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Report: Corruption Remains Global Problem

A new report concludes that corruption continues to plague much of the world, and democratic reforms alone are not enough to guarantee honest governance. VOA's Michael Bowman has details from Washington.

Fighting corruption remains an exceptionally difficult challenge around the world. That is the conclusion of Global Integrity, a Washington-based non-profit monitoring group that focuses on issues of governance.

A report issued Wednesday shows that of 55 countries studied, more than 60 percent received overall ratings of "weak" or "very weak" when it comes to fighting corruption and ensuring integrity in government. No country qualified for a top rating of "very strong" and only 16 percent got an overall rating of "strong."

Global Integrity Director Nathaniel Heller says corruption presents a huge barrier to any nation's development and progress.

"It [corruption] most often targets the poor," he said. "The poor are inordinately bearing the costs of corruption. So there is, from a development perspective, a very negative impact. The reality is that corruption over time, when left unchecked, really undermines faith in government and starts to unwind a lot of the linkages between governmental institutions and citizens."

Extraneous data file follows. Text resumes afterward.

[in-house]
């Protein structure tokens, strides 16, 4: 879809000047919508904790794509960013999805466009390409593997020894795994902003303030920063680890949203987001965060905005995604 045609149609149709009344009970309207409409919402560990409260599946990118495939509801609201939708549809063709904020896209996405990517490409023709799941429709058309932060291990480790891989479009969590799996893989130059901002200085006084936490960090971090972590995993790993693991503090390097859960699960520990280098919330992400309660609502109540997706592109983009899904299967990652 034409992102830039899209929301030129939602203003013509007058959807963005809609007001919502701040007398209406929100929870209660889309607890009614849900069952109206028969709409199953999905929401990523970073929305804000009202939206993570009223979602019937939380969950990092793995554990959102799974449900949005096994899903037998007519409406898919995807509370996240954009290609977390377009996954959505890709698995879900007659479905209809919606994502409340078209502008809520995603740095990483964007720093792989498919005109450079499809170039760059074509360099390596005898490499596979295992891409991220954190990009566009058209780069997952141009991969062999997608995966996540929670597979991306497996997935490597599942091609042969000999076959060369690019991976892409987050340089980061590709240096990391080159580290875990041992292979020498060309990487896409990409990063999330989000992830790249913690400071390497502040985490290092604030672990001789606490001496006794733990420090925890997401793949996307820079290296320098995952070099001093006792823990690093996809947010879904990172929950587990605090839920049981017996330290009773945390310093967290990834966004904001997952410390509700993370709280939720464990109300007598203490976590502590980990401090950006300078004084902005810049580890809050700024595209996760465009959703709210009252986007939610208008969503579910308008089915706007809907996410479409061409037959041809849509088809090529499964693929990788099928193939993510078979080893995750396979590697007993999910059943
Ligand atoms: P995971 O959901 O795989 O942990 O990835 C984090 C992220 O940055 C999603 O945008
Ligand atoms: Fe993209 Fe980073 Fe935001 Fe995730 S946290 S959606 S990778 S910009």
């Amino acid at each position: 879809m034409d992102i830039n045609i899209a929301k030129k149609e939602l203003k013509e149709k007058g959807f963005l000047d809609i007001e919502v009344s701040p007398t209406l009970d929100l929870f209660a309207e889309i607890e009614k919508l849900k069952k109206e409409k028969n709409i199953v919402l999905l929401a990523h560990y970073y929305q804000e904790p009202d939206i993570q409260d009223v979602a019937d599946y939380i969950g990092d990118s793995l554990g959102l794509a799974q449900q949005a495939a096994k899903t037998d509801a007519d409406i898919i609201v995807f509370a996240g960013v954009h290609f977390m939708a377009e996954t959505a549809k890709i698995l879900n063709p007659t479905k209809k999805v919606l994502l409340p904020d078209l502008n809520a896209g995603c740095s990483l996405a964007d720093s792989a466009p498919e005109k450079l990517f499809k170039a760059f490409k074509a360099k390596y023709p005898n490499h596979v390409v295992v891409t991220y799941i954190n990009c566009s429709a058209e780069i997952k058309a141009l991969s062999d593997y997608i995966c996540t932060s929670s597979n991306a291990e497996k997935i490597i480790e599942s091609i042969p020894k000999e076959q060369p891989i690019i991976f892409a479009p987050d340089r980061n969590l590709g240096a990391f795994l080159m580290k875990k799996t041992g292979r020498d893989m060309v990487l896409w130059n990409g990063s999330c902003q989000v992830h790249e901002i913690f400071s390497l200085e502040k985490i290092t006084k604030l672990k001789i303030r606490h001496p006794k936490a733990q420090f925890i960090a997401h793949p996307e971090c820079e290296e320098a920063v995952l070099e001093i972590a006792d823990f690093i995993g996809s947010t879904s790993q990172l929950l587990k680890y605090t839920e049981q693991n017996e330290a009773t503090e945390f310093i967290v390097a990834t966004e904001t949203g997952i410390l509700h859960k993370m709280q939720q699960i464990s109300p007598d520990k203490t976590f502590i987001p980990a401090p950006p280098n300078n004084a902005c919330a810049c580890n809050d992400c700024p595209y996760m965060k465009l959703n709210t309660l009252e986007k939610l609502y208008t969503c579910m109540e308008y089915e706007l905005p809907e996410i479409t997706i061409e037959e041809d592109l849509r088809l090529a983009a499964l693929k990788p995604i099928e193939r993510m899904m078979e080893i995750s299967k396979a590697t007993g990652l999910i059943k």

The report concludes that many countries in Latin America and other parts of the world have enacted tough anti-corruption laws and regulations. But, it says in far too many nations, enforcement of those laws is weak. As an example, Heller points to Pakistan.

"Pakistan is a fascinating case, because you have a huge gap between theoretical laws on the books for anti-corruption and their enforcement," he added. "In many developing countries you will have outstanding laws, but the problem in most, and in a place like Pakistan, is that you have very little implementation and enforcement. And that really, ultimately, goes back to political will."

Also scoring low on anti-corruption enforcement is China, which the report says should serve as a warning sign of risks to foreign investors who want to capitalize on the country's rapid economic expansion.

The world's leading democracies, including the United States, Canada, and much of Europe, do not escape criticism. The report notes that corruption may not be as pervasive in the United States as in the developing world, but says many leading democracies have weak laws governing the financing of political campaigns.

How best to combat corruption? Heller argues individual citizens have a vital role to play.

"I think there have been a lot of lessons learned that top-down solutions from the outside are not the most effective," he noted. "And you are going to get very little traction [positive response] from governments when you just fly in a team of experts and pontificate on the right solutions for a country. What is a lot more effective is when you have voters and citizens on the ground voting with their feet and really demanding reform."

Those wanting more information on the subject, including country-by-country assessments, can read the full report at